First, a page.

If your model doesn’t have the same performances on the training set and in the live environment is not a matter of trust, but a problem either in your dataset or in your testing framework. Trust is built on performances and performances on metrics: design the ones that work for your problem and stick to them. If you’re looking for trust in interpretability you’re just asking to the model questions you already know the answers, and you want them to be provided in the exact way you are expecting them. Do you need machine learning for building such a system? The need of ML arises when you know questions and answers but you don’t know an easy way to get from one to the others. We need a technique to fake the process, and it might be that an easy explanation for it doesn’t even exist.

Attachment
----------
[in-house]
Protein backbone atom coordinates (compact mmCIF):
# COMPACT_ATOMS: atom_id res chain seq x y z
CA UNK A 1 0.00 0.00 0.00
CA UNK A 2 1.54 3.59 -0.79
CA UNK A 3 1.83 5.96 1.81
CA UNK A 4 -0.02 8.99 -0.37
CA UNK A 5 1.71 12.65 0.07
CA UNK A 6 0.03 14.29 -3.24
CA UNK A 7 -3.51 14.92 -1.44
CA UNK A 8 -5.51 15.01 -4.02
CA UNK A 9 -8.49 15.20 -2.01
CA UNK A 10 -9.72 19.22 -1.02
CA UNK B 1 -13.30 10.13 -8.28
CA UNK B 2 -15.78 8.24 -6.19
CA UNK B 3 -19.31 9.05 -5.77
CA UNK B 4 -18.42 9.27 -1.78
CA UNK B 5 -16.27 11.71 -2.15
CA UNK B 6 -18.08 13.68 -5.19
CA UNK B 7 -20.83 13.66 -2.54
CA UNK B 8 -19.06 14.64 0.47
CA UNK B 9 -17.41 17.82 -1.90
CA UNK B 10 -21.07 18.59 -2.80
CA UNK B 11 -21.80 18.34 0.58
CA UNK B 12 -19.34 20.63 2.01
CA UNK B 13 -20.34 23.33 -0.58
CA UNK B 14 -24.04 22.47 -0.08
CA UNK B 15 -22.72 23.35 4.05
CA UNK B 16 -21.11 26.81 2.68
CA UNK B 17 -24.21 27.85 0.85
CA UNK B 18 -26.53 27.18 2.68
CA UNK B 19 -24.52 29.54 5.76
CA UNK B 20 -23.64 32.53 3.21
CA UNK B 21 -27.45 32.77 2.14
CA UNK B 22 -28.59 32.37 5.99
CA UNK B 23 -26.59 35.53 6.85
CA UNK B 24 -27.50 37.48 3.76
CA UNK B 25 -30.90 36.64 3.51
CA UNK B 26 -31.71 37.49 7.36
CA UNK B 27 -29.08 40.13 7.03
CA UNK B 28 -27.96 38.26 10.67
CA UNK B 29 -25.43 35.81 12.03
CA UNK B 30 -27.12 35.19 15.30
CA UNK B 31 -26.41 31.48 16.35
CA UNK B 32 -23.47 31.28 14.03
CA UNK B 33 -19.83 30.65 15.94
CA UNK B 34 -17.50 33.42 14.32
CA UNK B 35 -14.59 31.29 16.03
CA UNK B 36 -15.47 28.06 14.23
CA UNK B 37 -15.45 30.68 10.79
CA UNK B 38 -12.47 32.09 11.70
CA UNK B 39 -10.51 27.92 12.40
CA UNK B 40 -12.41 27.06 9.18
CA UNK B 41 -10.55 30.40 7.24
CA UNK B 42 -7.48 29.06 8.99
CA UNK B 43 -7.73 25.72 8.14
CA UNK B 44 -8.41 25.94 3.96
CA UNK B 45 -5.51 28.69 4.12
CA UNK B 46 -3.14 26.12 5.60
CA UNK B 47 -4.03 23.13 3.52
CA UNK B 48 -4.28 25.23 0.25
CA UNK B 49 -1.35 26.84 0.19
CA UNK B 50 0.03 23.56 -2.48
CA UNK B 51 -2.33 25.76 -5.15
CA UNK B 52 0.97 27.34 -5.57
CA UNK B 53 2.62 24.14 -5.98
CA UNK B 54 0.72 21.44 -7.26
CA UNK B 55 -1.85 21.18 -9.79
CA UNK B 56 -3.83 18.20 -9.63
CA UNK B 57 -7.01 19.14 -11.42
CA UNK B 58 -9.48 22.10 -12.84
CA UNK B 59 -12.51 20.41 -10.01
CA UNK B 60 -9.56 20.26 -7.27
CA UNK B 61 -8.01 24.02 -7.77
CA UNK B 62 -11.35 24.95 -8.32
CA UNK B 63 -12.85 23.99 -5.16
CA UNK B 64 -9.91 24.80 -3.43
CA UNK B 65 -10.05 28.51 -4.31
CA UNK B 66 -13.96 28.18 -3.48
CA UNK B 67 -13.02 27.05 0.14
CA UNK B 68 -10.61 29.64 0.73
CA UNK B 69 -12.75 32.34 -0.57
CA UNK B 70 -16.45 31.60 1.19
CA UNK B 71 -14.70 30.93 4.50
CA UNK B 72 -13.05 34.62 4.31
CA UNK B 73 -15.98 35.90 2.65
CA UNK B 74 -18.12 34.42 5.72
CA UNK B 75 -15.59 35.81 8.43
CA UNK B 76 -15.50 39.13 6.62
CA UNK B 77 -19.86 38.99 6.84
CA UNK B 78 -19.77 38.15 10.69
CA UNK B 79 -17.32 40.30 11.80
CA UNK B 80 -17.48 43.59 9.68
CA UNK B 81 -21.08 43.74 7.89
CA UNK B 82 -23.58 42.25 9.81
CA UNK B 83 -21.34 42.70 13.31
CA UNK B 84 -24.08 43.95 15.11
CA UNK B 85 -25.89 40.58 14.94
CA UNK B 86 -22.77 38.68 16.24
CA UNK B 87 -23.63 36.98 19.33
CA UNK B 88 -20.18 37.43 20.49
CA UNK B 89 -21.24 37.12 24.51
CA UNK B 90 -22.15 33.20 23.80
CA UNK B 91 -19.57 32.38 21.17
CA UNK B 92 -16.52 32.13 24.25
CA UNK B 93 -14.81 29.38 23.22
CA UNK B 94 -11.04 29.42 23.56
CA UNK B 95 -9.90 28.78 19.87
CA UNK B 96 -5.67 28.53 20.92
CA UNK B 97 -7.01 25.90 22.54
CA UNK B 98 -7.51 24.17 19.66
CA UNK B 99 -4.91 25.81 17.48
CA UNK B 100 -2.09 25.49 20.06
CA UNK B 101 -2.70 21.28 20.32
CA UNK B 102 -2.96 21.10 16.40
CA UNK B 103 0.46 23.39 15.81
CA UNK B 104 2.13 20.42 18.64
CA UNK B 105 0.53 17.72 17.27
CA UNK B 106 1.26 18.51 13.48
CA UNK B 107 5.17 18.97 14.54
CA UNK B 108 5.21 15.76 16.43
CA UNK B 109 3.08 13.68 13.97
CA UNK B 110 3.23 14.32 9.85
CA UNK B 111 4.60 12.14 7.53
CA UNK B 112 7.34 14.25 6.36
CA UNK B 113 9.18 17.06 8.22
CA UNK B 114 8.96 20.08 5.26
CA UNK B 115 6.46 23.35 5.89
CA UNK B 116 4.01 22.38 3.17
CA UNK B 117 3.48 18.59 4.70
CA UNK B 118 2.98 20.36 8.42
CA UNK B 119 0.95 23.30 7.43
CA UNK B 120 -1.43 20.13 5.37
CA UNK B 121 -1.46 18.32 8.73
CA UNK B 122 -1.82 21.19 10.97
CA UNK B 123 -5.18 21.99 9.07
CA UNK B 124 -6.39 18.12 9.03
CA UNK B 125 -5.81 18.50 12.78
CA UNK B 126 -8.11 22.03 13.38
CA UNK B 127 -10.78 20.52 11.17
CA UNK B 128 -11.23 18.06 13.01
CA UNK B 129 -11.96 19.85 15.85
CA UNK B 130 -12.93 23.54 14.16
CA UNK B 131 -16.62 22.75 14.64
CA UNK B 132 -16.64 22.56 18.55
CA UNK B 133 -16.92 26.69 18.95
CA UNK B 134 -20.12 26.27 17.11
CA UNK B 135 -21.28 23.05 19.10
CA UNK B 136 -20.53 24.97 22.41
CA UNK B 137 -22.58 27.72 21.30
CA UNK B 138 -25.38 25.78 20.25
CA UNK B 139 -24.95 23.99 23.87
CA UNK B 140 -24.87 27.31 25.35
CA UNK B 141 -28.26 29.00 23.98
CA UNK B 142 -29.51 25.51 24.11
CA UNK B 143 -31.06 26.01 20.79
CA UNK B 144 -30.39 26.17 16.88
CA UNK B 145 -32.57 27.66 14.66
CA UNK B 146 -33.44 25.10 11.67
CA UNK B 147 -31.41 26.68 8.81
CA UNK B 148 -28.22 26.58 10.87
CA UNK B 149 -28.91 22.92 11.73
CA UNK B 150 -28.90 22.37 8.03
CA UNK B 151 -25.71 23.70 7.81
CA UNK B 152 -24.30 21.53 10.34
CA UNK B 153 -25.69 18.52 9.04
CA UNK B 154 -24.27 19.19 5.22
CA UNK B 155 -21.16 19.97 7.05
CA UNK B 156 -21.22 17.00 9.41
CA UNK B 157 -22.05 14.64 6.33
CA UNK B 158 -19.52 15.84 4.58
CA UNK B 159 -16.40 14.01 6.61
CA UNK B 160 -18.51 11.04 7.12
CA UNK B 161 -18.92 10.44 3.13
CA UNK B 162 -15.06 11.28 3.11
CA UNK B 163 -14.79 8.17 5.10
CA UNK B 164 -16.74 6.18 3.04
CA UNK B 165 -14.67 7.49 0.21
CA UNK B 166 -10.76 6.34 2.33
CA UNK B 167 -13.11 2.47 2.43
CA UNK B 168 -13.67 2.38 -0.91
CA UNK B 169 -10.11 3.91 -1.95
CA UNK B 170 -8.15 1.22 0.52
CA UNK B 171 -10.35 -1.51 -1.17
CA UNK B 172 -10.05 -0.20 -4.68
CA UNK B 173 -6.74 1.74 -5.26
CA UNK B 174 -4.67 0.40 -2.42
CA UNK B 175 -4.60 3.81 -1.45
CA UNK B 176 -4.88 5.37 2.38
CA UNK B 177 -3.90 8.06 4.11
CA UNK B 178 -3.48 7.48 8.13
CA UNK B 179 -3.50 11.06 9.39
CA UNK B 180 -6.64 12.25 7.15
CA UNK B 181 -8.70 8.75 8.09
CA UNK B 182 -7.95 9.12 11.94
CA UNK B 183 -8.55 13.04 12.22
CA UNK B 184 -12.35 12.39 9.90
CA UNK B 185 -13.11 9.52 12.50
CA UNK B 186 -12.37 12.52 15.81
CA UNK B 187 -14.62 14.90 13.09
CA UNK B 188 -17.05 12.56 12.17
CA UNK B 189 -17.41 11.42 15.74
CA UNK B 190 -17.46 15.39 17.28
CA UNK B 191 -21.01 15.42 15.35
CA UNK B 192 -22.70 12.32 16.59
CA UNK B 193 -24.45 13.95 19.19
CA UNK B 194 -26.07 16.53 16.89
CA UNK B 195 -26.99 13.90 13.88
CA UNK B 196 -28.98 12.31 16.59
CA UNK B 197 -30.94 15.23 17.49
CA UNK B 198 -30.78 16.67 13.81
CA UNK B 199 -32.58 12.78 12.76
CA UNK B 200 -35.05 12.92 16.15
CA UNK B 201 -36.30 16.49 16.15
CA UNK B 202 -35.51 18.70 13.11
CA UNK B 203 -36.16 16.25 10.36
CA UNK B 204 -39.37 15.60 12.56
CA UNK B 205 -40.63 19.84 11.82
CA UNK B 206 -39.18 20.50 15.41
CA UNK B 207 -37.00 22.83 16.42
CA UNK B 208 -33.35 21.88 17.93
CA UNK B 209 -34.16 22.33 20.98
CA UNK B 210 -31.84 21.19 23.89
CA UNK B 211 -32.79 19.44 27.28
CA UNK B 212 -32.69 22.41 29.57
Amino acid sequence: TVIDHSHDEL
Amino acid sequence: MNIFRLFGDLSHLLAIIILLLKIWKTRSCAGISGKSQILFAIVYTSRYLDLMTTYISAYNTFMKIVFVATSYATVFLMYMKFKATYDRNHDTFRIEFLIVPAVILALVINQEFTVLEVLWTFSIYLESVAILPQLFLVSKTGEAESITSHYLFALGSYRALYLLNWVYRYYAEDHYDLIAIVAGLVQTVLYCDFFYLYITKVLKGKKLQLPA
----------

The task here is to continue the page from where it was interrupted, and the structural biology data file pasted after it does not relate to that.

I’m not a fanboy, and the more I know about machine learning, trying to build some real products out of it, the most I loose interest in this kind of discussions. Probably, the only useful thing about ML is in its ability to replicate processes that aren’t easy to describe explicitly: you just need questions and answers, the learning algorithms will do the rest. Asking for interpretability as a condition for real world usages is undermining the foundations of the whole field. If the trained model has good performances and it’s not interpretable we are probably on the right track; if it’s interpretable (and the explanation is understandable and replicable) why loosing weeks and GPU power? Just write some if-else clauses.